And if the apples aren't good, just cut that part out!
- Farmer Ben
Further "Ask A Grower" reading:
So I'm mixing my Alton Brown references with "The Tick", and no, I don't expect anyone to keep up with this nonsense. I'm just be preparing you the reader for my own level of acute, scientific detail I've come to love from Alton Brown as the blog moves along.
On to our question! This one is a very common question, most recently posed via our twitter account by New York-based food blogger NutmegNanny via our good friend Michelle at eatniks:
"@NutmegNanny Can you store apples in the fridge?"
Not only can you store apples in your refrigerator, it is my recommendation that you do! Unlike other edibles - onions, potatoes, eggplant, and tomatoes come to mind, that will endure internal cellular damage and flavor alteration when stored at refrigerator temps, apples thrive and endure in your chilly frigidaire (as do peaches, but that's another blog for another time).
While I endorse refrigeration as the preferred method of apple preservation, it does come with a caveat or two. As the aforementioned Alton Brown frequently reminds his audience, refrigerators are often victims of cross contamination and "flavor blending" and apples are no different. The best spot for your apples is in the crisper with other veggies and fruits such as greens or carrots, geographically separated from proteins, dairy etc. Apples are not spoiled by moist environments the way other fruit and veg might be so no extra effort is required to remove your fruits from moisture. Truthfully, a little moisture will help keep your apples fresh as dry atmospheric conditions in your fridge can cause moisture to be pulled from the fruit - you'll discover this in the form of wrinkled apple skin after prolonged fridge time. Cut apples are not to be reinstated back into your fridge - seems obvious, but worth mentioning.
How long is too long? It's the perfect follow up question, so let's have a look. A good answer is two weeks but it's not a "catch all" answer. Trutfully, so many environmental and cultural factors go in to the longevity (or lack thereof) in apples, that it's hard to pin down in a neat and tidy way. Each apple variety (and there are over 4,000) has its own quirks in regards to storage life. Fuji, for example, have a history of success in long term storage - maintaining crispness for months in your refrigerator. Some heirloom or heritage apples, Smokehouse for example, while delicious, do not keep well. The amount of moisture and rainfall during the growing season and the distribution of rainfall over time plays a huge factor in certain apple varieties keeping better in some years than others. Jonagold, one of my favorites, is a notoriously inconsistent keeper. Some years, they are great keepers, others not so much. Honeycrisp (everyone's favorite) is so finicky a keeper that the way we store ours is just about the only thing our farm values as a "trade secret" that you can't get out of me. Suffice it to say we go to great lengths to store Honeycrisp differently to preserve their awesome eating qualities. As chronicled in an earlier blog, apples stored in controlled atmosphere can maintain crispness for nearly a year without any sort of bizarre witchcraft (thanks to land grant ag research, of course). And while "storage apples" are representative of the fine work we do on this farm and I'll happily put our good name on them, I think we all agree - the closer to harvest the better. As it is with apples, so should it be with all of our eating.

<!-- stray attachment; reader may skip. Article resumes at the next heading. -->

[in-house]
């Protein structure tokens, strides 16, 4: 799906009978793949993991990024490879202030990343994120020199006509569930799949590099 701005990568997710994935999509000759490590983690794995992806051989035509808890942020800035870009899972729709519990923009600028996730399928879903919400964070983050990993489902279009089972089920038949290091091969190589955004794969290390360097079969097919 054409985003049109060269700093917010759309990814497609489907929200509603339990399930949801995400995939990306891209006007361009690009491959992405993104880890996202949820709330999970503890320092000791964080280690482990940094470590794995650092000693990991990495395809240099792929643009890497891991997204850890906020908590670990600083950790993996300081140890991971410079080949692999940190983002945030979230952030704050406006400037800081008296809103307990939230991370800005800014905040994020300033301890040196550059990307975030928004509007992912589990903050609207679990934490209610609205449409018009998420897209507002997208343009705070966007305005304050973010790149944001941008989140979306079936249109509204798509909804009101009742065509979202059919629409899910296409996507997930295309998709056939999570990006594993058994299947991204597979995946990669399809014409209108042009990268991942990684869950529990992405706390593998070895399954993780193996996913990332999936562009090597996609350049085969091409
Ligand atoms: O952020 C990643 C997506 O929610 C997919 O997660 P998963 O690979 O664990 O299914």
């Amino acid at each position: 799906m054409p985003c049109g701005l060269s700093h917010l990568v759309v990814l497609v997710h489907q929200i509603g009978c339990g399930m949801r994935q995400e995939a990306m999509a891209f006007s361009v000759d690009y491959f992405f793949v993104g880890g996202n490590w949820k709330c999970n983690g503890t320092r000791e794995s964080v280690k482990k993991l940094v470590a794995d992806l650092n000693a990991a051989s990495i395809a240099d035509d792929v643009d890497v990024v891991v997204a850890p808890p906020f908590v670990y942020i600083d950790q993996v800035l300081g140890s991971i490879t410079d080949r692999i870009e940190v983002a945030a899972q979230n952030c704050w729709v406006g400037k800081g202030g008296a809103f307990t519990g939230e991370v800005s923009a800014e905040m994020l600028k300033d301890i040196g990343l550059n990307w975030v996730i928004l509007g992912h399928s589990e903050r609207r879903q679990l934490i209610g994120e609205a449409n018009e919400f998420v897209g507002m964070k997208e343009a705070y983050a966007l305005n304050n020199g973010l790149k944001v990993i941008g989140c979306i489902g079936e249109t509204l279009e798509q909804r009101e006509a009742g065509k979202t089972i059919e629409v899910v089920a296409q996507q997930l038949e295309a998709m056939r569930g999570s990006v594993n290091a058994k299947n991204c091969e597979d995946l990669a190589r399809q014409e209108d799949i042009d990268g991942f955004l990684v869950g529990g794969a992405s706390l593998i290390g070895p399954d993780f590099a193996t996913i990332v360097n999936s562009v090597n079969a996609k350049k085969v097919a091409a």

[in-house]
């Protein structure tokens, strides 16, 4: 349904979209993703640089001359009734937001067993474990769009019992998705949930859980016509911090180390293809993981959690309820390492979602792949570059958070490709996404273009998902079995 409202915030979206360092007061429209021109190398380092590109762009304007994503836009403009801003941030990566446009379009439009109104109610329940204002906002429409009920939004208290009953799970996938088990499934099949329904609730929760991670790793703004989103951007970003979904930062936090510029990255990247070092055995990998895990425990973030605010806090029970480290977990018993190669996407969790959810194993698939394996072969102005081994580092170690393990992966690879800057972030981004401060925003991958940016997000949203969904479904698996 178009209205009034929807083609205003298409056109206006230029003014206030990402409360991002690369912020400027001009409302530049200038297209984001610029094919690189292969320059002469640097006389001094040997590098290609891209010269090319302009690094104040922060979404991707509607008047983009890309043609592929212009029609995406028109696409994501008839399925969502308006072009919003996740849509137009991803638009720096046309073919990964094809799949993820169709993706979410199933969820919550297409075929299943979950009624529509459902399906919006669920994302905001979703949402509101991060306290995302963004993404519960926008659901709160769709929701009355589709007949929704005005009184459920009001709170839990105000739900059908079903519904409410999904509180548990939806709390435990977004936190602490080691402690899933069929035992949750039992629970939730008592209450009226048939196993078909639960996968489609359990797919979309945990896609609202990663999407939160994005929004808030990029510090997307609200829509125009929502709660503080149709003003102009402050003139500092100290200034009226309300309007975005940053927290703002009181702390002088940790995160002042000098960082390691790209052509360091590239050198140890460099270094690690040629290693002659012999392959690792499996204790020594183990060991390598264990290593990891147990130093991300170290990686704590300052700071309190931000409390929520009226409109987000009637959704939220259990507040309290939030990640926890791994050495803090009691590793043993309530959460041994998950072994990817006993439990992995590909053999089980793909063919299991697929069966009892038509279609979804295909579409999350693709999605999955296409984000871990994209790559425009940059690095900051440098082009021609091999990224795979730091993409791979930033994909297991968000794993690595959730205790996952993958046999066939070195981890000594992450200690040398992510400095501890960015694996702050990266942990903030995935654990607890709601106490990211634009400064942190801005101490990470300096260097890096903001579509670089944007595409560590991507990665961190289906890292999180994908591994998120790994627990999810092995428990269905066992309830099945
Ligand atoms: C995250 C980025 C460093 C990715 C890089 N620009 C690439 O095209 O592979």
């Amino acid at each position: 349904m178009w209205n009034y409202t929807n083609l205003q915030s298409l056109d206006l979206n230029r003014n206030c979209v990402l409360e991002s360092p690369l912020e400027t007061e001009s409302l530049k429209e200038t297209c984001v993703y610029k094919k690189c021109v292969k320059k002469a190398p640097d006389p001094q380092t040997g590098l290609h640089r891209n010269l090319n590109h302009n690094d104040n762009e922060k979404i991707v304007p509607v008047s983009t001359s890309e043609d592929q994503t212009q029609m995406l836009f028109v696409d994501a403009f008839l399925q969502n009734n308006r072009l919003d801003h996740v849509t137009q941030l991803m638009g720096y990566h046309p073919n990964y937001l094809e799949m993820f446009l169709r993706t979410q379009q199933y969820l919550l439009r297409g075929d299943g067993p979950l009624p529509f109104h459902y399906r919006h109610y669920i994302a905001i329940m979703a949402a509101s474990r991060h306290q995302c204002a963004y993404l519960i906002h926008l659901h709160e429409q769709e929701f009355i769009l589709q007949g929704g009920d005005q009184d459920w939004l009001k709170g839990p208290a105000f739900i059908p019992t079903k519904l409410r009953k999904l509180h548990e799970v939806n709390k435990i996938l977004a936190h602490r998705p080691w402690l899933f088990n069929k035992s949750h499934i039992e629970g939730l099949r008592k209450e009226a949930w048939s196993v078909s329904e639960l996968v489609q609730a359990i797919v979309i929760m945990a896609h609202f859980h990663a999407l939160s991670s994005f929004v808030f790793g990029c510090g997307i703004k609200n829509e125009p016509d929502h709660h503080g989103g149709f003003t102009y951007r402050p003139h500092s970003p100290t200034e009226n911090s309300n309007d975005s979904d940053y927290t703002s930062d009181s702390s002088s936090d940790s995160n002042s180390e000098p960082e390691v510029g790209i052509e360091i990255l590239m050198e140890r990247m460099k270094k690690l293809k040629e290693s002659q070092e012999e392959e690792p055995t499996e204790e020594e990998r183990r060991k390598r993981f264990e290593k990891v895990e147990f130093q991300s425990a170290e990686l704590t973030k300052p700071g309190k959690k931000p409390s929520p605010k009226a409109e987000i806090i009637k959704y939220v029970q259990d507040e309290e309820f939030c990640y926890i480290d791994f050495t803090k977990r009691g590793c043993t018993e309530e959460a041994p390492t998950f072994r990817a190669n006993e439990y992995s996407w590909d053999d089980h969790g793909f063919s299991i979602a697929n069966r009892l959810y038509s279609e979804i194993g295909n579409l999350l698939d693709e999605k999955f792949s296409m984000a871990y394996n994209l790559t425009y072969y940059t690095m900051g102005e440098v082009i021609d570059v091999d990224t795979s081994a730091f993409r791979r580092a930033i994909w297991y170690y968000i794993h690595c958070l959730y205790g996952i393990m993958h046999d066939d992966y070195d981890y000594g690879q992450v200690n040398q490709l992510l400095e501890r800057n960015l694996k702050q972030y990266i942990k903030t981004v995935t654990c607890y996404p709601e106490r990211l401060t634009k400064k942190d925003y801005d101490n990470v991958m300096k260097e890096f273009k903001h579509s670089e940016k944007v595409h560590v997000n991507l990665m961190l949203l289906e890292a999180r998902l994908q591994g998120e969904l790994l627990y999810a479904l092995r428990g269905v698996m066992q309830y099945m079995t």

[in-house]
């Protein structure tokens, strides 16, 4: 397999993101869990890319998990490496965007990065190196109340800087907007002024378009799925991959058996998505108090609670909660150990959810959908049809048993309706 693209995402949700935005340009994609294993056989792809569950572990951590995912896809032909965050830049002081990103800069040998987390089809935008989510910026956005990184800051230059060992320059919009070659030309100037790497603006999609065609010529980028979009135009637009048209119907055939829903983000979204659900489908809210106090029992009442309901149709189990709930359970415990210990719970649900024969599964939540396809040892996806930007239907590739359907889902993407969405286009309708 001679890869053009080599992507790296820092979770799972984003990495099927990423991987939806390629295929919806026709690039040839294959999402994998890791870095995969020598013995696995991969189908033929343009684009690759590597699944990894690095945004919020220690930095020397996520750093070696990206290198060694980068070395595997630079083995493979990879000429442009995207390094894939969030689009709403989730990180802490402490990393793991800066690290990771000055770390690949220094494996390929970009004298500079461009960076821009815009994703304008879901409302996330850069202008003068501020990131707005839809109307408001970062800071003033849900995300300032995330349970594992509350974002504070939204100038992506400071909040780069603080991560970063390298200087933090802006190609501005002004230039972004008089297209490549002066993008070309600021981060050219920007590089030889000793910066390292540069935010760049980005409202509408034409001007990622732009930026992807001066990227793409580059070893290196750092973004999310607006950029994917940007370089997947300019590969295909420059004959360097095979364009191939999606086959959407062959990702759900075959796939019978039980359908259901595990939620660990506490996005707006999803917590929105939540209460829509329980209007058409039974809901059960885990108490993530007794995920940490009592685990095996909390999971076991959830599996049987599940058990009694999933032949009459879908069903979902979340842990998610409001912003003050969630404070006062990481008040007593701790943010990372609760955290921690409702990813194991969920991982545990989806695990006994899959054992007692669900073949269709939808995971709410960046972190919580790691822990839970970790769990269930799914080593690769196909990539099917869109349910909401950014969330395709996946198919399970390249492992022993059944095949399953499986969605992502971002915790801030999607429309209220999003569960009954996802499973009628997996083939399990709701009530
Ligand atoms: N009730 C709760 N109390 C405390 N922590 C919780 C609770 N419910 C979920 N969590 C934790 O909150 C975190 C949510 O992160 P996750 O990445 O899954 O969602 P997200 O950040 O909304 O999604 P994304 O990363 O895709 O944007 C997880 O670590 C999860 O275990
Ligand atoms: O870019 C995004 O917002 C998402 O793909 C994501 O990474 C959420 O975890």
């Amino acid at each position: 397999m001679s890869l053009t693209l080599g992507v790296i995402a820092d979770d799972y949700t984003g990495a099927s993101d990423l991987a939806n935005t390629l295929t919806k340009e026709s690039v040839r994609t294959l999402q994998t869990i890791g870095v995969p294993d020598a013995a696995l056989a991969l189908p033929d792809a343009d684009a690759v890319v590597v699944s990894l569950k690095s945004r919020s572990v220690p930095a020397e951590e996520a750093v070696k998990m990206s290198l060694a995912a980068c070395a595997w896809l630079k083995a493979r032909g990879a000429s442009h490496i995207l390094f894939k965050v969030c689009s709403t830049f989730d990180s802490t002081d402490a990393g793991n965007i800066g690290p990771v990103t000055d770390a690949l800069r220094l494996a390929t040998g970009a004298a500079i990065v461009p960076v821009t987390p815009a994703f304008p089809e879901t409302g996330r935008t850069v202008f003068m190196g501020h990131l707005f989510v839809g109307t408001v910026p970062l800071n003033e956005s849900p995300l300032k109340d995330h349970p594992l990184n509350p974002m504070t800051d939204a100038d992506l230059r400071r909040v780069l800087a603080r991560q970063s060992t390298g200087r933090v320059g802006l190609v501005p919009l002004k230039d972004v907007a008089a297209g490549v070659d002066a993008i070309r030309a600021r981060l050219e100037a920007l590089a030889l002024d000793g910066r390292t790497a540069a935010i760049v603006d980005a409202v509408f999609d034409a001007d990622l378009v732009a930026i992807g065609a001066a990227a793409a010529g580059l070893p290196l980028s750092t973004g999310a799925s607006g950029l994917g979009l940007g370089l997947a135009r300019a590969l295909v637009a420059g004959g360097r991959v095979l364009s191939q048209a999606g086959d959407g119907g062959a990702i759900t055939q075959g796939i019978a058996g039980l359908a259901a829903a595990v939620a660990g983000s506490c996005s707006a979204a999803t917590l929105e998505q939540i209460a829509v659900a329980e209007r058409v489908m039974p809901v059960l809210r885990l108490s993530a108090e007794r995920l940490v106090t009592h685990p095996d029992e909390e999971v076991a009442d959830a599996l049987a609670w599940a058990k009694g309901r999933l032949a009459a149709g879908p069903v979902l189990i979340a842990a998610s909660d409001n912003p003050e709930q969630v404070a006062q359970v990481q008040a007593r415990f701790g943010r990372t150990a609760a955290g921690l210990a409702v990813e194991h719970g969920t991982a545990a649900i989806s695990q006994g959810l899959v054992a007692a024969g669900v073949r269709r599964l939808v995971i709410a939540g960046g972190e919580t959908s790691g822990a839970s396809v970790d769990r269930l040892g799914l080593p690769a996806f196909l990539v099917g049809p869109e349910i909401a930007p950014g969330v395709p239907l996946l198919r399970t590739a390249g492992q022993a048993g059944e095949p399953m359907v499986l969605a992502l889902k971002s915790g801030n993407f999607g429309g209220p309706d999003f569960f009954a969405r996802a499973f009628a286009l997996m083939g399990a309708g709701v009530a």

Historically "Good Keepers"
Historically "Inconsistent Keepers"
Three Springs farmers market shopper and devoted cider enthusiast Erin writes:
"Hi, guys! We are drinking your delicious cider and having an animated conversation about what IS the difference between apple cider and apple juice (and we wondered), what's your opinion on this great debate?"
The question is a great one - and timely, since we were able to roll out a very popular Fuji Apple Juice for our customers this past spring. While the question was pretty clear (like the consistency of, say, apple juice), the answer is a little more murky and mysterious - a quality it shares with apple cider. We're gonna chew on this simple difference and spend a little time on how each is made in the hopes of providing some delicious distinction between the two!
On the surface, the two "apple-y" beverages are not very dissimilar. Both are pasteurized and list as their ingredients only "the juice of apples". As you can see, the difference between cider and juice is pretty minimal. The main difference is the apples used. For the purposes our discussion, I'll explain the difference in our cider and our juice. Our juice, typical of many juices, is a one variety product. We use only Fuji Apples in our juice. They are very sweet and make a palatable juice on their own. The Fuji apple juice is heated in excess of 200 degrees Fahrenheit so it can be shelf-stable bottled without the addition of any preservatives. This also effectively kills whatever bacteria and impurities the product could have contained. The resultant product is much lighter in color and consistency. We like the sweetness of the juice because we know kids love sweet beverages and we figure parents can dig it if they can serve their children a sweet beverage that comes from a local, sustainably raised farm and contains no added sugars! It's common for grocery store apple juices to be filtered to remove any hints and traces of apple sediment from the apple skins. Though they might seem visually unappeeling... er unappealing (can't believe I almost went there), the majority of an apple's nutrition is found in the skin, thus we leave it right where it is. Caveat Emptor: grocery store juices also commonly contain preservatives, sugar ("corn sugar" and otherwise), and apple juice concentrate - concentrate bottlers can import from Turkey, China, etc. without labeling as such.